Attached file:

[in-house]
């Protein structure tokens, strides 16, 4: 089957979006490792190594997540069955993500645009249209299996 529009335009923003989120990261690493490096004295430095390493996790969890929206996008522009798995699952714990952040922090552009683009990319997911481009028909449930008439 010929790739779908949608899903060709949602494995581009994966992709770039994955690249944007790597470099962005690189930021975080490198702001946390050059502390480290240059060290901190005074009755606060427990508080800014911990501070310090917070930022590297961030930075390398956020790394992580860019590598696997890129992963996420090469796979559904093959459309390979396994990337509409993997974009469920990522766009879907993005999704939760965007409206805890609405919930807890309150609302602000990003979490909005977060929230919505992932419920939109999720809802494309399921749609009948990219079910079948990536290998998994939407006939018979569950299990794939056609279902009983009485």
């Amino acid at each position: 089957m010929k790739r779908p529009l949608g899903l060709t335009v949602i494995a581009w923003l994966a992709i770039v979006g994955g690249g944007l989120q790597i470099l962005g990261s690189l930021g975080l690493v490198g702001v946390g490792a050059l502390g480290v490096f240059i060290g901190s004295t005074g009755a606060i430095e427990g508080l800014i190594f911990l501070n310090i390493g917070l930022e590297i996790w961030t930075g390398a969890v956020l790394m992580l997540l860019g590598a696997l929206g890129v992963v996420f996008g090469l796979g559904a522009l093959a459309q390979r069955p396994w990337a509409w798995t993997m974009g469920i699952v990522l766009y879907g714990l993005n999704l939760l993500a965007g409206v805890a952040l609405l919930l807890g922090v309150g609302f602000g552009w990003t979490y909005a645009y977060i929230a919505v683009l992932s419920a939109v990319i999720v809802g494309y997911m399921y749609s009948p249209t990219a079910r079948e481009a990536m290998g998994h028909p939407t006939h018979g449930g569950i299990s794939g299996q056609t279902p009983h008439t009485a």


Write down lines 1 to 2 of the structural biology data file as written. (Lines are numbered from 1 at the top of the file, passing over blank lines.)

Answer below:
[in-house]
């Protein structure tokens, strides 16, 4: 089957979006490792190594997540069955993500645009249209299996 529009335009923003989120990261690493490096004295430095390493996790969890929206996008522009798995699952714990952040922090552009683009990319997911481009028909449930008439 010929790739779908949608899903060709949602494995581009994966992709770039994955690249944007790597470099962005690189930021975080490198702001946390050059502390480290240059060290901190005074009755606060427990508080800014911990501070310090917070930022590297961030930075390398956020790394992580860019590598696997890129992963996420090469796979559904093959459309390979396994990337509409993997974009469920990522766009879907993005999704939760965007409206805890609405919930807890309150609302602000990003979490909005977060929230919505992932419920939109999720809802494309399921749609009948990219079910079948990536290998998994939407006939018979569950299990794939056609279902009983009485």